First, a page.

[photos by Conor Rose]
In the West Village, kebabs are no longer just the grab and go street cart meal you might be used to. KUT opened this past May by the lovely entrepreneur Henda Miliani and Executive Chef Flourent De Brunelis, who have combined their French backgrounds and experience with Mediterranean street food to serve up a healthier, elevated, “fine-casual” spin on the typical kebab experience.
Offerings are freshly prepared, with many housemade elements. Diners can select from a sandwich, a kuttie (half-sandwich), a durum (roti-like flatbread) or a salad bowl, prepared either with chicken or without. The chicken is free-range and marinated for 24 hours in-house, and roasted slowly on a revolving vertical spit, allowing for diners to get both the tender, juicy pieces and the crisp, crackling bites. An array of fillings are available – caramelized onions, slaw, a roasted vegetable mix, and at an extra charge, a hefty scoop of incredibly creamy hummus. To top everything off, choose from any – or all – of number of housemade sauces – green (the spiciest, with parsley and jalapeno), red (less spicy than the green, tomato and harissa), white (yogurt based), and samurai (mayo, ketchup, harissa, and lemon juice).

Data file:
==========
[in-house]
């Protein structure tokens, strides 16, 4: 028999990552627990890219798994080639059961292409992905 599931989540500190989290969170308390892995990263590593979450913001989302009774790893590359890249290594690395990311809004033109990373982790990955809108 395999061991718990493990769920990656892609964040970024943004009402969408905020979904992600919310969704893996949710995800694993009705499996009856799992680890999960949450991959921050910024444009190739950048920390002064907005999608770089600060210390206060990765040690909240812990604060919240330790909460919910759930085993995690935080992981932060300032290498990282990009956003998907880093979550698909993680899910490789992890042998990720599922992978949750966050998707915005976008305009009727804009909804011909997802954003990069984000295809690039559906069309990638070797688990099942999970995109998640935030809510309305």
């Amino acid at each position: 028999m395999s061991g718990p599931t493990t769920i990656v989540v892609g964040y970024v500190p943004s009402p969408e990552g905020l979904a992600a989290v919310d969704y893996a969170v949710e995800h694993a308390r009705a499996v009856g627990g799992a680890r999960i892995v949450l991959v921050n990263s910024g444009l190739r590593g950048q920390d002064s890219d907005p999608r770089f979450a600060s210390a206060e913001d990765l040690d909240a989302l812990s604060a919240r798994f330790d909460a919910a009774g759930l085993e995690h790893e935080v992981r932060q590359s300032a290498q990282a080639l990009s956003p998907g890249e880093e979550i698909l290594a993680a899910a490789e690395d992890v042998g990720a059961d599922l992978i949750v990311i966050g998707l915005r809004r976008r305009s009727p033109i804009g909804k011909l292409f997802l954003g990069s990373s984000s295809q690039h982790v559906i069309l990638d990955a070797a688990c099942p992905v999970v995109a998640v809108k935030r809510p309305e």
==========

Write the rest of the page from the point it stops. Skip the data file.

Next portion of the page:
We opted for a salad bowl with chicken, plus red and white sauce, and all the fillings, and a chicken durum wrap with white sauce, a vegetable mix, tomatoes, and hummus. The wrap was perfectly satisfying for one, and the bowl was piled so high with ingredients it could have been enough for two people to split a light meal. At about $8-10 per dish, KUT is as affordable as meals get in the area and you certainly won’t be leaving hungry.
Though we didn’t get to try the bread, it’s already got a good reputation – made fresh every day, it’s reportedly pillowy soft and so addicting that if you want to take a pack of it home, KUT sells the bread on site.
The cheery bright blue storefront stands out amongst the many others on the corner of Carmine and 6th Avenue, one of the most bustling in the West Village, a prime spot for dining, drinking, and people-watching. Kebabs are not something the area is sparse on, with the many food carts strewn throughout the neighborhood targeting students and tourists looking for a cheap bite – but with the quality of ingredients, execution of fast-casual dishes, and cheery service, KUT stands out above the rest.
You can visit KUT at 303 6th Avenue in Manhattan.
This meal was provided by KUT, however all opinions are our own.